Tomorrow it’s back on the train heading westwards with Belgrade as our destination.

Inimitable Istanbul

Sunday-Tuesday 12-14 January 2020 The train from Bulgaria terminated at a station on the outskirts of the city which was the start of one of the metro lines. After buying the Istanbul equivalent of Oyster cards we hopped on board a train and headed towards the centre. Although Stephen had been to the city 4 or 5 before they had all been business trips and he only has the vaguest of ideas about the different parts or where the touristy bits are. And, in typical Christine and Stephen fashion, we had done little research or planning, so we thrashed around on four different metro trains trying to decide where to head for.

Eventually we returned to daylight near the Golden Horn and looked on booking.com for a decent nearby hotel. After negotiating what we considered a reasonable rate (500 lira or £65) for 2 nights in a small suite (a rather grand term!) we were pleasantly surprised that we were allowed into the room at 10 a.m. but we took full advantage and crashed out for 3 hours to catch up on the sleep missed the previous night.

Since then we have been exploring the city and thoroughly enjoying it. The Aya Sophia is awe inspiring – to think that such an enormous building more than 50 metres tall could be built nearly 1500 years ago! Equally impressive is the Basilica Cistern which is an underground reservoir 180 metres long, 50 metres wide and 9 metres high capable of holding 100,000 tons of water. This too was built by the Emperor Justinian in the 6th century.

We took a ferry across to Asia (as you do!) and walked along the bank of the Bosporus admiring mosques and soaking up the atmosphere as we went. Then another ferry and a tram ride (each costing about 40 pence) took us to the Grand Bazaar. This was really interesting but we preferred the one in Muscat which we visited almost a year ago where the vast majority of customers were local Omanis – Istanbul’s version is definitely more geared towards the tourists.

The Blue Mosque was quite underwhelming because the ceiling of the central part was obscured by scaffolding and a mezzanine which we assumed was for refurbishment and the walls at ground floor level were relatively plain. Above this they and the parts of the ceiling that we could see were stunning but the effect was spoiled for us by the renovation works and the crowds.

The bargain of the trip was a cruise on the Bosphorus – for less than £3 each we had 1.5 hour trip up the European side to the second of the two bridges over the waterway and back down the Asian side. Granted the English commentary was somewhat limited being about 1/10 of the length of the Turkish version but, as Christine pointed out, the view is just as impressive even if nobody is telling you at what you are looking.

The weather has been very kind to us – chilly but not as cold as we feared it might be. There were a few spots of rain as we arrived but since then it has been dry and the sun came out after the first day.

As stated above we have had a great time here. We considered heading further east – our tickets would take us all the way to Kars which is close to the Armenian border. However, from Ankara the trains are slow and we read that the temperature was -16°. So we are starting to make our way homewards at a leisurely pace probably with a couple of diversions as we off through the Balkans. We are still pinching ourselves to believe that we have ridden right across Europe and spent three days in Istanbul having left home little more than a week ago!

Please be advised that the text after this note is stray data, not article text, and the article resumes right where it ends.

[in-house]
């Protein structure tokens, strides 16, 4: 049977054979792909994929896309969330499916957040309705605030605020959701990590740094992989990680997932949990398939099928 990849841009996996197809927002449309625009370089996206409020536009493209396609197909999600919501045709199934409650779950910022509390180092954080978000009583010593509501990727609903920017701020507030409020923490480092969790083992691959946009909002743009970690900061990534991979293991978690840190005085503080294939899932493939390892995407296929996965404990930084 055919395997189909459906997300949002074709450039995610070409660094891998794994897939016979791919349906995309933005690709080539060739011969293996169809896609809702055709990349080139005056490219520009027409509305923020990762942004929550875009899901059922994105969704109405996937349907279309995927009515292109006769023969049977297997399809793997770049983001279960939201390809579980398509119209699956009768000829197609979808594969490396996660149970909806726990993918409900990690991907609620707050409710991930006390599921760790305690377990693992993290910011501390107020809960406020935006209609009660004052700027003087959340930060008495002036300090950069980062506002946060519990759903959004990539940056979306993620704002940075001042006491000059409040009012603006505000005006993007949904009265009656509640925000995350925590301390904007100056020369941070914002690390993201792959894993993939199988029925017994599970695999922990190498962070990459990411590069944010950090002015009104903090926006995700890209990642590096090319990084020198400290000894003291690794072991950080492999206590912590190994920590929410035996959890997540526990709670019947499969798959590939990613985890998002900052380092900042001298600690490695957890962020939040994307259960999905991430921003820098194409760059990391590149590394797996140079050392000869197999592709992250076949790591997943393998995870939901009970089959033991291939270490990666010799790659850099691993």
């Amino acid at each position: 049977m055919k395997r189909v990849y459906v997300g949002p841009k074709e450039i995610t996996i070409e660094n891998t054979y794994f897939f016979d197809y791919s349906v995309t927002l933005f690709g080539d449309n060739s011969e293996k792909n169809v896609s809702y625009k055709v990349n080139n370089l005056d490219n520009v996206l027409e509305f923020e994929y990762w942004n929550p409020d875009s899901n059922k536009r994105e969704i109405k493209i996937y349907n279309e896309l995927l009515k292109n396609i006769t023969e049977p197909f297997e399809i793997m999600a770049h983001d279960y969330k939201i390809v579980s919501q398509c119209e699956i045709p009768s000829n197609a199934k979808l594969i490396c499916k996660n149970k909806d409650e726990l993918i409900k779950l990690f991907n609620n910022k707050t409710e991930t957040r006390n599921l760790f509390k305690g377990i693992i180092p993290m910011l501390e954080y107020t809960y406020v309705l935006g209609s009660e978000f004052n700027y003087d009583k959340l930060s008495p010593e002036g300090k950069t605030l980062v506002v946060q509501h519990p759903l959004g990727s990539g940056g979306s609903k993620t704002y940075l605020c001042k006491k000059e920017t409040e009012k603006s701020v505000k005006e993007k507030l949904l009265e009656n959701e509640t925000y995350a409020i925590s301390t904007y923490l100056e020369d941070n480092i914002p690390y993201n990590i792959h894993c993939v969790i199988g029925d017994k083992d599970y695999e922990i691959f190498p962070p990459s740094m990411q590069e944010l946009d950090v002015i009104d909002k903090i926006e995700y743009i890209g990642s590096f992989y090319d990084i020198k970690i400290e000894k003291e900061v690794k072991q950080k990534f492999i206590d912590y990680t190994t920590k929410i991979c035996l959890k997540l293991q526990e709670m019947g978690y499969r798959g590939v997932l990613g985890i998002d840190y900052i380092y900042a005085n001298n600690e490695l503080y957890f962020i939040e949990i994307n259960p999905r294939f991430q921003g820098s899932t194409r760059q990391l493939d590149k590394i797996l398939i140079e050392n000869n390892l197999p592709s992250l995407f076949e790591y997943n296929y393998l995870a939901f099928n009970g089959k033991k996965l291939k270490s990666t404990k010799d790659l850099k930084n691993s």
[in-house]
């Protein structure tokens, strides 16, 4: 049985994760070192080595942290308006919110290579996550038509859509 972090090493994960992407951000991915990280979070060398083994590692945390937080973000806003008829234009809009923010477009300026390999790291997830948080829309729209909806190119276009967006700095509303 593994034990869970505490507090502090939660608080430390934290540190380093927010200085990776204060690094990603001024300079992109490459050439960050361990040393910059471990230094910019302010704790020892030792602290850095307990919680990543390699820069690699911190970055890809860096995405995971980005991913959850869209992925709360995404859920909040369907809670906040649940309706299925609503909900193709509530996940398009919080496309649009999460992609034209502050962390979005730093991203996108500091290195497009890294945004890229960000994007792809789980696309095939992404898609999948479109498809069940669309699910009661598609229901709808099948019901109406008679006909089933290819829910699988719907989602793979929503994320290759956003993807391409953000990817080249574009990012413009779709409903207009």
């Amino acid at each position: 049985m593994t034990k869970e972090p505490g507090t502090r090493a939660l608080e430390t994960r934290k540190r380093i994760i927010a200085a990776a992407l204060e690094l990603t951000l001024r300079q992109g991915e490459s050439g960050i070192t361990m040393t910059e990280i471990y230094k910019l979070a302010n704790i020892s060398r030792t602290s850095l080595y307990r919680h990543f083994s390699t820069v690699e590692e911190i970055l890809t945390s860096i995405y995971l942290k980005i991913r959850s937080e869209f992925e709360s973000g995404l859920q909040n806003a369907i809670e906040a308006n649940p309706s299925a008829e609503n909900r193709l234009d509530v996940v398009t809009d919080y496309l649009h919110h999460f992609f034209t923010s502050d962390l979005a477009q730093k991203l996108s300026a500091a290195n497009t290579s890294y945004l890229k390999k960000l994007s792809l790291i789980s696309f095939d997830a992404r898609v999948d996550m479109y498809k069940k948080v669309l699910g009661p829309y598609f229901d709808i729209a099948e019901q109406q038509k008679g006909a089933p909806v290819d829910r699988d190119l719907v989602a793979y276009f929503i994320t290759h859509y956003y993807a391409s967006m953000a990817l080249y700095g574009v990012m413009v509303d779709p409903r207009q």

Bulgarian Bummel

Saturday 11 Jan 2020 (Bummel is one of Christine’s favourite German words meaning a slow journey and is also in the title of one of her favourite books Three Men On A Bummel by Jerome K Jerome, a sequel to the Boat book.)

An 11 o’clock train meant a leisurely start to the next leg of our journey which would take us from Bucharest to Istanbul on 4 trains over more than 18 hours. This took us out through the scruffy western suburbs of Bucharest into the countryside which was as flat as a pancake and characterised by enormous fields, poor looking villages and piles of rubbish alongside the track.

After 2 hours we arrived at the last town in Romania where a policeman took the passports of all 8 passengers (3 Aussies, an elderly Chinese lady, a Hispanic Canadian, a young Luxembourgish lad and us) away for 20 minutes. We were all very relieved he returned them!

Jumping back on the train we crossed the Danube which forms the border round here and into Ruse in Bulgaria. Again our passports were whisked away for checking but returned more quickly this time. A short wait and we were off on the second train to Gorno Orjahova somewhere in the middle of deepest, darkest Bulgaria. As we moved away from the river the countryside became more rolling but the villages still looked poor and we saw several horse-drawn carts.

At Gorno Orjahova we changed trains again with over an hour’s wait in between which the the Luxembourgish lad used to find WiFi in a local bar to arrange his Turkish e-visa. (He had been a little surprised when Christine told him that she had read these are not issued at the land border we were going to cross – unlike at Turkish airports.)  However, it transpired that Luxembourg citizens do not need a visa unlike us Brits. We used the time to reserve a 2 berth couchette on the last (overnight) leg of the journey as this hadn’t been possible in Romania.